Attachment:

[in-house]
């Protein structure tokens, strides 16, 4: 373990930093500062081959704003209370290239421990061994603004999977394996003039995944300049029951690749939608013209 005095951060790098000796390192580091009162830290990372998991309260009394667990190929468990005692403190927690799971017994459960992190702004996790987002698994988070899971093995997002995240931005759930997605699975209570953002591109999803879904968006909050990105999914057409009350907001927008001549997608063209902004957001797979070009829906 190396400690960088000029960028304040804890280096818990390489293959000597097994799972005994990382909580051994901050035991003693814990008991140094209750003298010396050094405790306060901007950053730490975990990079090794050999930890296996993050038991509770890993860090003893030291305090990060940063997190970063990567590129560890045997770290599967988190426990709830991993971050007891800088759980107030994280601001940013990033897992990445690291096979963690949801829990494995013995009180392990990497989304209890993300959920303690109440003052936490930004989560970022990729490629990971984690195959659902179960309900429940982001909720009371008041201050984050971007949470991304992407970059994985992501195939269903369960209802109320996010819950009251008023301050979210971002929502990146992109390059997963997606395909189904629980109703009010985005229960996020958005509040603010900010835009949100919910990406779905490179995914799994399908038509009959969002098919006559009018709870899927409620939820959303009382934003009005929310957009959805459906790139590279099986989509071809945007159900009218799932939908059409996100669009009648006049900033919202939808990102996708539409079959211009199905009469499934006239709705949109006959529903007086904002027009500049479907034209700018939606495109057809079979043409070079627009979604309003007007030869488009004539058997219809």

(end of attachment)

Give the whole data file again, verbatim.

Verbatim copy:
[in-house]
């Protein structure tokens, strides 16, 4: 373990930093500062081959704003209370290239421990061994603004999977394996003039995944300049029951690749939608013209 005095951060790098000796390192580091009162830290990372998991309260009394667990190929468990005692403190927690799971017994459960992190702004996790987002698994988070899971093995997002995240931005759930997605699975209570953002591109999803879904968006909050990105999914057409009350907001927008001549997608063209902004957001797979070009829906 190396400690960088000029960028304040804890280096818990390489293959000597097994799972005994990382909580051994901050035991003693814990008991140094209750003298010396050094405790306060901007950053730490975990990079090794050999930890296996993050038991509770890993860090003893030291305090990060940063997190970063990567590129560890045997770290599967988190426990709830991993971050007891800088759980107030994280601001940013990033897992990445690291096979963690949801829990494995013995009180392990990497989304209890993300959920303690109440003052936490930004989560970022990729490629990971984690195959659902179960309900429940982001909720009371008041201050984050971007949470991304992407970059994985992501195939269903369960209802109320996010819950009251008023301050979210971002929502990146992109390059997963997606395909189904629980109703009010985005229960996020958005509040603010900010835009949100919910990406779905490179995914799994399908038509009959969002098919006559009018709870899927409620939820959303009382934003009005929310957009959805459906790139590279099986989509071809945007159900009218799932939908059409996100669009009648006049900033919202939808990102996708539409079959211009199905009469499934006239709705949109006959529903007086904002027009500049479907034209700018939606495109057809079979043409070079627009979604309003007007030869488009004539058997219809």